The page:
The English Language qualification is not fit for purpose. I’d replace it with a literacy qualification that is more along the lines of literacy skills test that teachers have to take. There are problems with that test, but, in the main, I think they can be overcome. Most importantly, some extended writing must be included. I would also have writing assessed at the sentence-level; in the final analysis, a great writer has the ability to construct and combine great sentences.

If this were to work, garnering more agreement on the rules of punctuation and grammar would be essential. Remember, written communication is a human invention, and it is, therefore, within our power to agree on a set of rules. In this way, grammar and punctuation are similar to money and laws. Money only works because we assign agreed values to random bits of paper, so long as they are marked with the correct squiggles. Similarly, laws only work because we agree to follow them and accept that we must be punished if we don’t. Grammar and punctuation are the currency and laws of language.

We would also need to think carefully about how we test reading and comprehension. Background knowledge is hugely important to reading, scientists have demonstrated. Currently, the reading sections of the English Language qualification is, to a large extent, a general knowledge test. Broad general knowledge is an admirable goal of education. But it should be tested in a General Knowledge exam, not a reading exam. And it gives a huge bias to pupils with more cultural capital. Or, put another way, it disadvantages the disadvantaged. In a literacy exam, we could instead test decoding. If this sounds too basic, take look at the number of pupils who leave secondary school illiterate.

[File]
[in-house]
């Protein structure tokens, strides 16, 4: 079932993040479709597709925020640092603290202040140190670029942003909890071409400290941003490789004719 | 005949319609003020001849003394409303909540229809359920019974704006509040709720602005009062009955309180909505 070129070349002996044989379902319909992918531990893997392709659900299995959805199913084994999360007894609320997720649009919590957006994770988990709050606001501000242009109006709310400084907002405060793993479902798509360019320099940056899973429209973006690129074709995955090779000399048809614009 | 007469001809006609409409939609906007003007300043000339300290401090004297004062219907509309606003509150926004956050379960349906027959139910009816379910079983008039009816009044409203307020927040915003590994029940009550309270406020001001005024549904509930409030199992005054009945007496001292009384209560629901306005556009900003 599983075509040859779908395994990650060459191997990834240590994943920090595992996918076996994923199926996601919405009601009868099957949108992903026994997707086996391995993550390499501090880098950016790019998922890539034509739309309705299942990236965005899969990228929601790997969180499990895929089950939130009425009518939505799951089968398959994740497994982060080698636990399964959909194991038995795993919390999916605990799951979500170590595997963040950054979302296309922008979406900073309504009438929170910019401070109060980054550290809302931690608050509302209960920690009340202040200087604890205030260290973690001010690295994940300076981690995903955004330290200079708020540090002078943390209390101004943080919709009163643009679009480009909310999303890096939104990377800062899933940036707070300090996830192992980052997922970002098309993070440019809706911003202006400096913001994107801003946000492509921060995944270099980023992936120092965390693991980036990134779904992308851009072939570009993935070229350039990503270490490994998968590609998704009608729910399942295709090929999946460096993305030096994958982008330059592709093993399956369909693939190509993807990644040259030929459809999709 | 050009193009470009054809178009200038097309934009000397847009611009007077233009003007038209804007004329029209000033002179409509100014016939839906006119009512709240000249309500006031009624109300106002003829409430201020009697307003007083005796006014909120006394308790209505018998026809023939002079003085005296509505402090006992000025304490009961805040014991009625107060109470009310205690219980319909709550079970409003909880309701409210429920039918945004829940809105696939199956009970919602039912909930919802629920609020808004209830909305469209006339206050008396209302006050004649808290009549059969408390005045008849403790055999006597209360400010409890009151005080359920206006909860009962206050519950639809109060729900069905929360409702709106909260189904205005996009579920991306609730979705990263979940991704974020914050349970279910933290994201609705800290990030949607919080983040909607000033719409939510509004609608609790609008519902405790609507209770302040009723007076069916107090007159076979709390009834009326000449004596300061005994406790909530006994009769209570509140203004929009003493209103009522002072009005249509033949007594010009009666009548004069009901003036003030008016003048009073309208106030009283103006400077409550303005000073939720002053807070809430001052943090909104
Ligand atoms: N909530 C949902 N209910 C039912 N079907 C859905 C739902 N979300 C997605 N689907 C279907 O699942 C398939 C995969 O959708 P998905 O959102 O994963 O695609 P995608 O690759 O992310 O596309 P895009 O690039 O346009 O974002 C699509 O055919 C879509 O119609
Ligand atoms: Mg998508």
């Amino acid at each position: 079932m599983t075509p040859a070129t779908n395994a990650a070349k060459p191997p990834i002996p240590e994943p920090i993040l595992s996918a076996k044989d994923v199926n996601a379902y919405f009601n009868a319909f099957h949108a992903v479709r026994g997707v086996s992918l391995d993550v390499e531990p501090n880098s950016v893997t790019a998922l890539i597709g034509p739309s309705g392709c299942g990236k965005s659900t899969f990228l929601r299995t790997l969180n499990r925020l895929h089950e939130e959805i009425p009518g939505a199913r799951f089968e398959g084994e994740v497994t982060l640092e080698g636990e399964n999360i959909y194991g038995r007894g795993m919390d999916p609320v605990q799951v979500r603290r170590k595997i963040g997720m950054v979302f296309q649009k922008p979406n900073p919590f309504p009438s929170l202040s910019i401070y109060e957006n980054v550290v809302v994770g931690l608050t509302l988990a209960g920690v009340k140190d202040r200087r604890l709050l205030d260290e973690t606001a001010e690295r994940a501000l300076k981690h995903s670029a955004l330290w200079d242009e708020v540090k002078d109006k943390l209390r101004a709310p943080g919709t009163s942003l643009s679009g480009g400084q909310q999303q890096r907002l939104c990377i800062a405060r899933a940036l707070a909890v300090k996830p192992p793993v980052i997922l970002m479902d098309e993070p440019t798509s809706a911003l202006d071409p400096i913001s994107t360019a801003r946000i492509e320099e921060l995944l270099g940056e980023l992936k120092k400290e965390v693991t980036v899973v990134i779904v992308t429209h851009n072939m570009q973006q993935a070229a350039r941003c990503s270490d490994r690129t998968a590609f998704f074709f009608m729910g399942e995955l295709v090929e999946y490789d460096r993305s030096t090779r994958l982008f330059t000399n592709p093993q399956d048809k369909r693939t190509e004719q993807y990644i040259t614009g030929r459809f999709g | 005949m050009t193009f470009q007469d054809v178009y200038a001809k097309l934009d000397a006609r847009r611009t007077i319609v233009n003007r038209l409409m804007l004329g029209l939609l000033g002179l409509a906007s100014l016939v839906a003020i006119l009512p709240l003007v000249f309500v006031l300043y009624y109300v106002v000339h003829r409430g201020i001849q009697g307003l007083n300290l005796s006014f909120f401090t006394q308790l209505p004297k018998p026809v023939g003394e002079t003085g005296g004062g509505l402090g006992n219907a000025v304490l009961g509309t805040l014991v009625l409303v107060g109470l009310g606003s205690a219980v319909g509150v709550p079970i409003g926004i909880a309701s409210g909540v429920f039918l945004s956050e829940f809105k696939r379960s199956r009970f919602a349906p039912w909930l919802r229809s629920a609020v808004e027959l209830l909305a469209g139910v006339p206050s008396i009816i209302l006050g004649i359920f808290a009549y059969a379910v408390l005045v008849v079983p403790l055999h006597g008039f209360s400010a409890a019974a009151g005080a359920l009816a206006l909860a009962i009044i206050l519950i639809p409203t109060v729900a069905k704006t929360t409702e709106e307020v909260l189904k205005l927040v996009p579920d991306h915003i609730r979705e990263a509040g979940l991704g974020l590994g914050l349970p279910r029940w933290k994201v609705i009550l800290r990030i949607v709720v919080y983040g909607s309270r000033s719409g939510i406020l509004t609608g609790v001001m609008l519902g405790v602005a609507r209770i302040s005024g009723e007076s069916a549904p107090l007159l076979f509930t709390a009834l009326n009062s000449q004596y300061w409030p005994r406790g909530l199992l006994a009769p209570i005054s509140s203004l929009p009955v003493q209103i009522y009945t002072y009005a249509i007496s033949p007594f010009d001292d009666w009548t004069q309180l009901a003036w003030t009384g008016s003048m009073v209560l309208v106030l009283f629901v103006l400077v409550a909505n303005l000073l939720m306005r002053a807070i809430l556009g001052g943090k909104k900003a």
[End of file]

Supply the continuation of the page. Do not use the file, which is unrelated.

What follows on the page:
If we want to test comprehension/inference/implicit/explicit etc. then a specified body of knowledge from which the comprehension extract is selected would improve matters. It wouldn’t eradicate the problem of cultural capital, but if all children have the same opportunity to swot up on the body of knowledge in advance it at least begins to flatten the field.


4. History should also be in Bucket 1…
Since you can’t understand the present without knowing the past, History should be included in Bucket 1. And if the goal of education is “broadening minds, enriching communities and advancing civilisation” (Amanda Spielman), and if “there are some things that all pupils are entitled to know when they leave school,” (Stuart Lock) then historical knowledge is essential.